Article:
Teen Internet Behavior: The Disinhibition Effect
John Suler has written about a phenomenon he calls the "disinhibition effect" of cyberspace. Suler states internet users say and do things in cyberspace that ordinarily they would not say or do in face-to-face encounters. This is particularly true of teens on, who feel they can utilize the internet to disclose their deepest fears, desires, and opinions. Teens often reveal secret emotions and wishes and offer and receive open and direct feedback in a manner that they would typically avoid in school or community settings. There is something about cyberspace that removes internal inhibition or barriers and can lead to the open, honest and creative expression of ideas and feelings as well as the disclosure of highly personal and sensitive information that should remain in the private sphere.
What causes cyberspace disinhibition? What is it about cyberspace that loosens psychological barriers that typically block the release of inner feelings and needs? Suler states several factors are at play. For some individuals one or two factors produce most of the disinhibition effect. However, in most cases, multiple factors interact with each other, supplement each other, resulting in a more complicated and amplified effect.
This blog will be divided into three parts in order to give careful consideration to each of the factors that lead to disinhibition.
As teenagers and adults travel through cyberspace they have the option of concealing their identity and thereby remain fully anonymous. Travelers through cyberspace can have no name-- or at least not a real name. They can disclose their age or choose not to conceal their age. The traveler can report intimate details and preferences, likes, and dislike -- or they can choose not to disclose anything of substance. The bottom line is anonymity works to escalate the disinhibition effect. When people have the opportunity to separate their behavior online from their real-world identity off-line, they feel less vulnerable about being disinhibited. Whatever they say or do in cyberspace cannot be directly linked to their lives off-line. For teenagers this means that they do not have to take responsibility for their behavior by acknowledging their identity. When acting out hostile feelings, for example, teens can bully, intimidate, and behave in provocative ways with full and complete immunity due to anonymity.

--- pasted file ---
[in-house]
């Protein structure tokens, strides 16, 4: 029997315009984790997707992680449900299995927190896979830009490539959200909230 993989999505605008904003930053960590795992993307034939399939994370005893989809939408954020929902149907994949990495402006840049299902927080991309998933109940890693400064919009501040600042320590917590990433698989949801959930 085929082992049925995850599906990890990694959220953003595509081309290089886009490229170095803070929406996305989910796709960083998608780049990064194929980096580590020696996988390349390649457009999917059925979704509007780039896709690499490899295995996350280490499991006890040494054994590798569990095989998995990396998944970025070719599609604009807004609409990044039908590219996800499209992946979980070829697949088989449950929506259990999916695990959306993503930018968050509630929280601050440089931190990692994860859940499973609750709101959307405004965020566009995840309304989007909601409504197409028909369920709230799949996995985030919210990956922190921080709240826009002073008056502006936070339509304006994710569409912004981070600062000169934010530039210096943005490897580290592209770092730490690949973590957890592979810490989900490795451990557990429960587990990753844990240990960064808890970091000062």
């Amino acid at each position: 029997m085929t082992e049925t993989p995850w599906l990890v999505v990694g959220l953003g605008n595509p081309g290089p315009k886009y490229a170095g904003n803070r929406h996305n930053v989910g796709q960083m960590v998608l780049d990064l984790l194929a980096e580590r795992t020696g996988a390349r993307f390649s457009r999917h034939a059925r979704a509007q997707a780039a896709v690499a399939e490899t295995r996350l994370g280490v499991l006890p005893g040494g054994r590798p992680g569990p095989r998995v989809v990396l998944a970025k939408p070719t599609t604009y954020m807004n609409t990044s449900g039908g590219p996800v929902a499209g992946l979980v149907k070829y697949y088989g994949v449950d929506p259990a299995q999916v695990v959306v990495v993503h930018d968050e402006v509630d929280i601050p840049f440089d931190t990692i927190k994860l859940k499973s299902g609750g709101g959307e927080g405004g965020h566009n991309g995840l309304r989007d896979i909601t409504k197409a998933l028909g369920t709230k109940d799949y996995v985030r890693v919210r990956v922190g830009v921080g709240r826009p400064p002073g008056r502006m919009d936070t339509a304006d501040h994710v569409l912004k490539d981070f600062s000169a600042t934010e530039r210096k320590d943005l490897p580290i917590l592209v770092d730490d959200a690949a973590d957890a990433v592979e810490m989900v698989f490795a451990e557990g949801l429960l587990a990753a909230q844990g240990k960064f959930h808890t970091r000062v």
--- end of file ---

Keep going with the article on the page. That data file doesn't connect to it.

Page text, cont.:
The disinhibition effect is escalated further by the choice to remain invisible in cyberspace. Through e-mail, message boards, chat rooms, and blogs a person's identity in terms of their name, age, and even geographical location may be clear. However, whether using e-mail or chatting or blogging a person can choose to remain physically invisible. The opportunity to be invisible amplifies the disinhition effect because it eliminates the need to focus on how a person looks and sounds when they communicate. If we do not have to consider how our conversation partner's physical and auditory presentation when they communicate the nature of communication is fundamentally changed.
Being able to see a person frown, shake their head, look confused, bored, or upset influences how we communicate. As 70 % of communication is broadcast across non-verbal channels, the fact that internet communication can eliminate non-verbal communication allows a speaker to take risks and stretch boundaries in a way he/she would not if in a face to face encounter. By taking in broadband communication -- facial expressions, tone of voice, changes in emotional states -- our intention to communicate is constantly evolving as we modify our intentions based on the flow of information. In summary, if we are invisible and our conversation partners are invisible, communication tends to lack consideration of the consequences of our communicative intentions. By not being able to see and hear an individual, the door to disinhibited behavior swings wide open.
In the next blog we will cover how asynchronicity and dissociative imagination contribute to disinhibition in cyber space.